Guest post by Dr. Hayley Wright, Centre for Psychology, Behaviour and Achievement
About 18 months ago, at the launch event for Wave 6 of the English Longitudinal Study of Ageing (ELSA), I had a brainwave. It was during a discussion of data from the Sexual Relationships and Activities questionnaire which was new for Wave 6, when the cogs started turning. I thought, if we know that all of these other health and lifestyle factors affect cognitive function – healthy diet, exercise, social contact – then why aren’t we looking at sexual relationships? It is surprising that something so ordinary had eluded research interest, especially in the field of older age.
Of course, the area hasn’t been totally neglected. Some researchers have explored how cognitive impairment impacts upon sexual relationships, in couples where one partner has dementia. This research highlights how cognitive impairment has knock-on effects on intimacy, and also raises ethical issues of consent between older couples (http://blog.oup.com/2015/09/sexual-decision-making-for-older-adults-with-dementia/). Whilst this is fascinating, I wondered whether sexual activity could affect cognitive function in healthy individuals – a kind of ‘role reversal’ for the key variables.
We used cross-sectional data from ELSA, taking account of factors that might influence either sexual activity or cognition – age, education, wealth, levels of physical activity, cohabiting status, general health, depression, loneliness and quality of life. Even after adjusting for all of these variables statistically, we established that there is indeed an association between sexual activity and higher scores on tests of cognitive function in people over the age of 50.
The release of this research paper has attracted a lot of international media interest. Some outlets have stuck to the facts and reported the science behind the findings, but there have also been the inevitable ‘regular sex stops dementia’ type headlines. There are a few glaringly obvious issues with these kinds of interpretations, from a scientific point of view.
It’s all too easy to jump to conclusions when dementia seems to be receiving so much public and political attention (https://www.gov.uk/government/publications/prime-ministers-challenge-on-dementia-2020), but our work focussed on cognitive function in healthy, unimpaired older adults. For us to make claims about cognitive decline, and indeed dementia, we now need to carry out prospective research to establish a causal relationship between sexual activity and cognition over time.
What is most surprising from the media interest, though, is the speed at which people sit up and listens when you mention sex. Which brings me back to my initial question – why we haven’t been researching the sex-cognition link before now?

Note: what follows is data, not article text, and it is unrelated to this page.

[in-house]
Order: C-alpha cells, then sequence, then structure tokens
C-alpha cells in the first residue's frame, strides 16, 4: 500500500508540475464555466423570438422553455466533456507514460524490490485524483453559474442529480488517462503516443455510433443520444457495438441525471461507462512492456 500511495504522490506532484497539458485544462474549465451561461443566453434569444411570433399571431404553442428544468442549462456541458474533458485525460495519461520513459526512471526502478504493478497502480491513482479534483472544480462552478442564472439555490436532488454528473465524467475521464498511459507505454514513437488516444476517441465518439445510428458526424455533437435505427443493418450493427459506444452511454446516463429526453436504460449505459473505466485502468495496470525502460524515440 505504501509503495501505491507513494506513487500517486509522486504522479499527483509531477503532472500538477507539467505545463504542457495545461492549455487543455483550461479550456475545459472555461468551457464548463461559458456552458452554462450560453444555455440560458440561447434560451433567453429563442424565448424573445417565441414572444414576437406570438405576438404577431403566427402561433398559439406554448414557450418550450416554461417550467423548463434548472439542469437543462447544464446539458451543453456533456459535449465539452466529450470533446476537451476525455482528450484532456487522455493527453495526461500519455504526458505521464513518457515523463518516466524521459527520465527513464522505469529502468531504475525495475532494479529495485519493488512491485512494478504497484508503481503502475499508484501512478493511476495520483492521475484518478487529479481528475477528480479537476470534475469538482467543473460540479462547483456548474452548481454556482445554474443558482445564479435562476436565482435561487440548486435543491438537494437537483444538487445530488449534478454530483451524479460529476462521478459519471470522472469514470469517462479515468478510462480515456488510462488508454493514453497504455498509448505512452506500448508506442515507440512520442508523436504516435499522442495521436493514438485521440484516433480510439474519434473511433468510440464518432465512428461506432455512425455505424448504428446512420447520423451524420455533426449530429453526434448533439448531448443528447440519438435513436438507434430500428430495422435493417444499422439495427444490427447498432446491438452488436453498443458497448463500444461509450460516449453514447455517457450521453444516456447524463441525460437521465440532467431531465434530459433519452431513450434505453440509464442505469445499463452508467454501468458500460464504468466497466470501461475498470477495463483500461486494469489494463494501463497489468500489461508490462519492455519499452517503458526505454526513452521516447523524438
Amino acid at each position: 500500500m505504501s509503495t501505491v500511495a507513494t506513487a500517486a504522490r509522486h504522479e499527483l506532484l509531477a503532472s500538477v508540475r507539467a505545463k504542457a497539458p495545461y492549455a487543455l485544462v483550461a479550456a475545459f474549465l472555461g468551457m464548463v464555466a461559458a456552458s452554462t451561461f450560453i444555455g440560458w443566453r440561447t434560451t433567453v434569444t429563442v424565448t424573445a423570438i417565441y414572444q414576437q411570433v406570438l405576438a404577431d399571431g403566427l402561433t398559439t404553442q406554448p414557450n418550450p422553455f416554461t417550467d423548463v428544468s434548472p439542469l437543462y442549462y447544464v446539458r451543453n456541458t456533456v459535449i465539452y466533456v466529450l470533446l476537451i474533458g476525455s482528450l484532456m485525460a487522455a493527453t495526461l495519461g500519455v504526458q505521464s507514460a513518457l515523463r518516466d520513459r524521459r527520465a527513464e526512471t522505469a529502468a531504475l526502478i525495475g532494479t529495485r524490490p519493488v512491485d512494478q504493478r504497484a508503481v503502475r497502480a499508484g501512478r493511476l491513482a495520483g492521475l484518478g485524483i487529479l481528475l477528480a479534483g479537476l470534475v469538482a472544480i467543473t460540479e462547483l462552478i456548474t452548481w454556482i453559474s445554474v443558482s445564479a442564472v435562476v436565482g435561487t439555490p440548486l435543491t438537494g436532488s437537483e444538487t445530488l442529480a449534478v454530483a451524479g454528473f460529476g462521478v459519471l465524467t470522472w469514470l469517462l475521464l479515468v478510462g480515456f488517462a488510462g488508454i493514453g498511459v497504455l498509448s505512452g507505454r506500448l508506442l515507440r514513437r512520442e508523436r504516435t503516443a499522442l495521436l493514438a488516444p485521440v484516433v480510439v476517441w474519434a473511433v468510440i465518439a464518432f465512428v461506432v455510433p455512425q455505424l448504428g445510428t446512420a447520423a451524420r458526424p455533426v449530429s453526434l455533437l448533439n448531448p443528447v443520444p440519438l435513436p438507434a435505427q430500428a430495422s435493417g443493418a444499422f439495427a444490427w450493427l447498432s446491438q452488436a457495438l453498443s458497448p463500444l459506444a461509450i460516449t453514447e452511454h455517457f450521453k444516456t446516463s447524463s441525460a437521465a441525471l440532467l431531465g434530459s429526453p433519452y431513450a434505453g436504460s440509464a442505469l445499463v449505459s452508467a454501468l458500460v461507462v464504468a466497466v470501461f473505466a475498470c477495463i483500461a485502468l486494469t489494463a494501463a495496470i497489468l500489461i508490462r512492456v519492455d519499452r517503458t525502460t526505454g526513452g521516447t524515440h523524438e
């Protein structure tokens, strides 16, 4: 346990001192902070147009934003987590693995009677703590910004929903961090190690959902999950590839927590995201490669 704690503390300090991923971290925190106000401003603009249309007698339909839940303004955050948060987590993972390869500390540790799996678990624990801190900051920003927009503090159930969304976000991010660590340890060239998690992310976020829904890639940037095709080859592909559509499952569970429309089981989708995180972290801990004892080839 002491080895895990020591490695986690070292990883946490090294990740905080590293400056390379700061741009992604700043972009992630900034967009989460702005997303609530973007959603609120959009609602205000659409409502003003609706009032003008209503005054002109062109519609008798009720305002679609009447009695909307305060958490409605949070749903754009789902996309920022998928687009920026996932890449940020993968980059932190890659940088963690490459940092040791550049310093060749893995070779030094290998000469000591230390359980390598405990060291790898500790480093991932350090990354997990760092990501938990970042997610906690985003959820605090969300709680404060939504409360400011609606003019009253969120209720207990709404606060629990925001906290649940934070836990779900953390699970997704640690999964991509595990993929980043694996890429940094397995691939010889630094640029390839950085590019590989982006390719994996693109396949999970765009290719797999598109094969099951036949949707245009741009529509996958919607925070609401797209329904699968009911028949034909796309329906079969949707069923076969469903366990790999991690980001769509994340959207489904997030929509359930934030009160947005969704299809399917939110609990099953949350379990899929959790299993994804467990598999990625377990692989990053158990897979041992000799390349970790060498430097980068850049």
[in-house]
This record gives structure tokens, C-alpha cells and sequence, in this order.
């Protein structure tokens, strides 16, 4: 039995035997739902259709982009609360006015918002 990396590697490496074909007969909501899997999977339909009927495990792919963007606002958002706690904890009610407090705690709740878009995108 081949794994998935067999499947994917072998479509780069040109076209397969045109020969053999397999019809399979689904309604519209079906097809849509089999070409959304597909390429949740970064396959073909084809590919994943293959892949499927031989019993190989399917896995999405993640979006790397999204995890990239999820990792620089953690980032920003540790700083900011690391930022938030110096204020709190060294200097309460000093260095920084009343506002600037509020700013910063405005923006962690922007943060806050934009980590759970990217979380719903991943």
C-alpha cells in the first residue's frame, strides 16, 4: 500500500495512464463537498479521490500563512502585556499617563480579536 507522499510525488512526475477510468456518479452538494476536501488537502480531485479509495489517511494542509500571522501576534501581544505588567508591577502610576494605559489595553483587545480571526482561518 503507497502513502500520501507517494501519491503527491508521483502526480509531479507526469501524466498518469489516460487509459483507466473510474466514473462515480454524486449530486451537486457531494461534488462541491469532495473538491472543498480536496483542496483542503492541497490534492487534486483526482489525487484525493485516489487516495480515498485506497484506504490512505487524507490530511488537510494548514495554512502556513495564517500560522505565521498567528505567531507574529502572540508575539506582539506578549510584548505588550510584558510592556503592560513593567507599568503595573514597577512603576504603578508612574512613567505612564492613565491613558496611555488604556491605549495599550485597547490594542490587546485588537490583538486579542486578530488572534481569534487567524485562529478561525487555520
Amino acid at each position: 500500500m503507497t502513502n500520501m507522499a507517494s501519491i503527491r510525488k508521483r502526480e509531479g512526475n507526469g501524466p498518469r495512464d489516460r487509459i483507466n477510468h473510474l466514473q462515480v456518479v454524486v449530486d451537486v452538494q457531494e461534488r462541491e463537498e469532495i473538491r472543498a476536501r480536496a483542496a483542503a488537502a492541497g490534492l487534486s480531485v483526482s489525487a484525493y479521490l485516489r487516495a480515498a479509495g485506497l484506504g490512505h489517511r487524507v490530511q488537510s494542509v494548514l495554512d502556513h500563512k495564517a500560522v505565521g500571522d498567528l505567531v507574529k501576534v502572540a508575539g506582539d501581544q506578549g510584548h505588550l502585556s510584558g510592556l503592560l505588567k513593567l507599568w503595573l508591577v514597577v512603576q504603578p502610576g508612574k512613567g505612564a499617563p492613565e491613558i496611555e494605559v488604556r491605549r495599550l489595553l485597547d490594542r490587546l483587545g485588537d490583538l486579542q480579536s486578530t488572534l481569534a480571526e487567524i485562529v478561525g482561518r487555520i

Despite our neat findings and jazzy headlines, the story is not as straightforward as it first seems. For example, there were gender differences in our findings on a number sequencing task (e.g. fill in the blank “9, 7, _, 3”). That is, we did not find a significant association between sexual activity and performance on this task in women. We don’t have a definitive answer for this finding from the initial study we carried out – but we are really excited to explore the possible effect of hormonal influences on certain brain regions in men and women.
Closely linked to this idea, is another question of whether we are dealing with a biological or a social phenomenon. Our initial findings could be the result of heightened levels of intimacy and companionship that may be inherent in sexual relationships (that is, an increase in social contact). Or, there could be a purely biological explanation, where regular surges in arousal and release of sex-related hormones could be affecting brain function.
Of course, our answer could lie in a combination of the social and biological impact of sexual activity. It would be very interesting to hear your opinions on what you think is going on here. Nature or nurture, biological or social, love or sex?
There has been a long history of scientific and medical research into health- and lifestyle-related factors that promote or protect cognitive functions – especially memory – in older age. Nobody wants to lose the precious memories that they’ve spent their whole life collecting. Would it be so bad if we can add ‘healthy sex life’ to the growing list of (otherwise arduous) activities that might protect cognitive functions in later life?
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